The first time I tried halloumi was at Eat & Two Veg in London, England. In fact, this was my very first vegetarian restaurant experience. There was no researching of the restaurant; my brother, sister, dad, and I, serendipitously stumbled upon it because we were in the Marylebone area that afternoon. A few years later, I was back in the same location, this time with just my dad, and we were crushed to see that the restaurant was gone. (It’s awful when you’re anticipating a certain meal and then being denied the experience.)
When Eat & Two Veg was still going strong (the good old days… 2007), my brother and I ordered their caesar salad––but there was something on top that looked like seared chicken.
I asked, “what is that?”
Receiving a swift response from the server, “Halloumi.”
This didn’t help me at all. But, once I took a bite, I knew I’d found something special. After that transcendent cheese experience, it was as if I was seeing halloumi everywhere, noticing it was in a good number of my British cookbooks (my Jamie Oliver cookbook library additions were out of control a few years back––the man loves a good piece of halloumi), but not ones by North American authors.
So, thank you, British cookbook authors and chefs, for making halloumi mainstream where I live. I can now even find it at my local, smaller town grocery store (albeit about 8 years after I first tried it in London, but it has arrived nonetheless). A good rule of thumb for any of the ingredients I cook with: if my shop stocks it, yours will definitely stock it. Ask for it by name: “ha-loo-me.”
Since a trip to London can be a bit costly and Eat & Two Veg is no longer, I figured I should probably learn to cook halloumi myself. Sure, this seems reasonable, but I was apprehensive to attempt it at home, thinking the cheese would melt all over the place, turning into… The Blob.
Well, good news, it’s as easy as can be (and doesn’t turn into The Blob). You see, halloumi is a bit of a curious cheese as it doesn’t melt when it hits the heat like most do, making it the perfect pan-seared or grilled topper to just about anything. It’s briny and substantial, so a little goes a long way. Roasted fennel, vinegar-spiked lentils, and creamy sweet potato, all work harmoniously to create a dish that turned into one of the best things I’ve made in a long time, if I do say so myself. And, while I like lentils, I don’t love lentils (you heard it here first). I know lentils are good for me, being a great source of protein and all, but I’d choose a chickpea over a lentil any day––except in this dish––I can’t imagine anything else so perfectly fitted to the arrangement of flavours here. I have found the panacea to lentil fence sitting!
The aroma of cheese gently “frying” away on the stove is enough to make you salivate. My dog was also going mildly insane from the molten, crusted cheese redolence, and she’s generally very good about staying out of the kitchen when I cook. This dish, including the roasted vegetables, cooked lentils, halloumi, and dressing, all combine to create the hunger pang-inducing scent that hits you when you walk into a Williams Sonoma shop (cooks and kitchen gadget hoarders, you know exactly what I’m talking about).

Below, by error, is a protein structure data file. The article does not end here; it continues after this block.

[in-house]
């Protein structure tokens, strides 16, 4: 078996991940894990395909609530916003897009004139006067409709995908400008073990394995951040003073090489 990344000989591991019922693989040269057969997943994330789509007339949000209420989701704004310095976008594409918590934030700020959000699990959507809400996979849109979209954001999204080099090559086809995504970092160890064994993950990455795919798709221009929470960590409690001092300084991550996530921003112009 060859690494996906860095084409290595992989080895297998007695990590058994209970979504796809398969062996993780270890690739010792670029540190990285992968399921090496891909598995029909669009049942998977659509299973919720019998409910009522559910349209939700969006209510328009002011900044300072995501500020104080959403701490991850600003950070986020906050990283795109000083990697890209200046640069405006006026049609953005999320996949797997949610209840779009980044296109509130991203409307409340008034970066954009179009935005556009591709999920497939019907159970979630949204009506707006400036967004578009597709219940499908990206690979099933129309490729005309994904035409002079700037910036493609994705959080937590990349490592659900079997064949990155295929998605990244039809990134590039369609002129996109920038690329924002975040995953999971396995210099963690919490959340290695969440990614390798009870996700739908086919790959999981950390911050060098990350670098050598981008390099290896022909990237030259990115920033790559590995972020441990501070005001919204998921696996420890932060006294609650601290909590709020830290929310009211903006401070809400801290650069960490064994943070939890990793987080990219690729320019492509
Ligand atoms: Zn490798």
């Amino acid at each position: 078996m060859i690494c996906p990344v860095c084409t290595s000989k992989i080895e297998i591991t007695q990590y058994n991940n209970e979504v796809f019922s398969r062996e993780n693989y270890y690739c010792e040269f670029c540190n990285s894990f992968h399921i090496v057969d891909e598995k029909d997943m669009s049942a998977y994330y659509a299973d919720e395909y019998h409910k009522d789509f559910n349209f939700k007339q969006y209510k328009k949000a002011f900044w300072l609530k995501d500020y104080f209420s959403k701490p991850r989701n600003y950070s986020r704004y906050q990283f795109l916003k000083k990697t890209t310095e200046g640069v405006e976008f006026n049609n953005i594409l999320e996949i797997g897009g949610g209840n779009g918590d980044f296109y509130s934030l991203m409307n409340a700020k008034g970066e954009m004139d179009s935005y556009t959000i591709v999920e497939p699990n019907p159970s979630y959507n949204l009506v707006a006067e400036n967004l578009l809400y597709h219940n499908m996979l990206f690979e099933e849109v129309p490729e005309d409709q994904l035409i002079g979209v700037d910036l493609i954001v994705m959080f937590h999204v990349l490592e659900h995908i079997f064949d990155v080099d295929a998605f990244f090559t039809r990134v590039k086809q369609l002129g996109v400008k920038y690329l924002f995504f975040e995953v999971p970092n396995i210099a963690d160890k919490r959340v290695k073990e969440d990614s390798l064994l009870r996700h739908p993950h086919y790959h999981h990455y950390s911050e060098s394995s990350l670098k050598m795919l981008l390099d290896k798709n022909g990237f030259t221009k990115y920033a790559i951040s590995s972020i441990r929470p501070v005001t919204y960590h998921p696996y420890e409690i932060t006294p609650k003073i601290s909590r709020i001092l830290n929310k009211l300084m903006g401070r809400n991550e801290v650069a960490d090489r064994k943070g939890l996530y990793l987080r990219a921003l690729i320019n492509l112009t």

Now, please take a moment to appreciate the golden brown halloumi crust. Nearly brings a tear to my eye.
If you’re up for a creating a unique vegetarian side dish for your Thanksgiving table this year (for those in the U.S.), this fits the bill. It’s hearty enough to be a main course, which is how I like it, but a side dish would work just as well. And, if you don’t eat dairy, get rid of the halloumi altogether, adding a bit more salt to the base recipe. If you do eat dairy, some thick yogurt, feta, or goat cheese would work in lieu of the halloumi.
Here’s to cooking and eating many more new foods in my own kitchen (after I get over my halloumi obsession, of course).
- 1 cup green or Du Puy lentils
- 1 bulb fennel, cored and thinly sliced; fronds finely chopped and set aside
- 1 onion, thinly sliced
- 2 small sweet potatoes, cut into cubes (peel intact or peel them if you like)
- 2 tbsp extra-virgin olive oil, divided
- 1.5 tsp sea salt
- Ground pepper, to taste
- 1 tsp dried thyme
- 2 tbsp balsamic vinegar
- 1 clove garlic, minced
- 1 package halloumi, cut into 1-inch pieces
- Roast the vegetables: Preheat oven to 400ºF. To a large rimmed baking sheet, add fennel (not fronds), onion, sweet potato, 1 tbsp olive oil, salt, and pepper; toss to combine. Roast for 45 to 55 minutes, until vegetables are softened and beginning to brown. Meanwhile, prepare the lentils.
- Cook the lentils: Place lentils in a large pot; cover with 2 inches of water. Bring to a boil, reduce to a simmer, cooking for 25 to 30 minutes until tender. Drain and rinse. Add to a large bowl along with chopped fennel fronds, balsamic vinegar, garlic, and remaining 1 tbsp olive oil. Follow with the roasted vegetables; toss to combine all ingredients.
- Pan-fry the halloumi: Heat a large non-stick skillet, over medium-high. Add halloumi, cooking for 2 minutes per side (it may take less time, keep an eye on it until it's the colour you want).
- To serve: To a large platter or individual shallow bowls, add lentils and vegetables; top with pan-fried halloumi and serve. Can be eaten warm, room temperature, or chilled.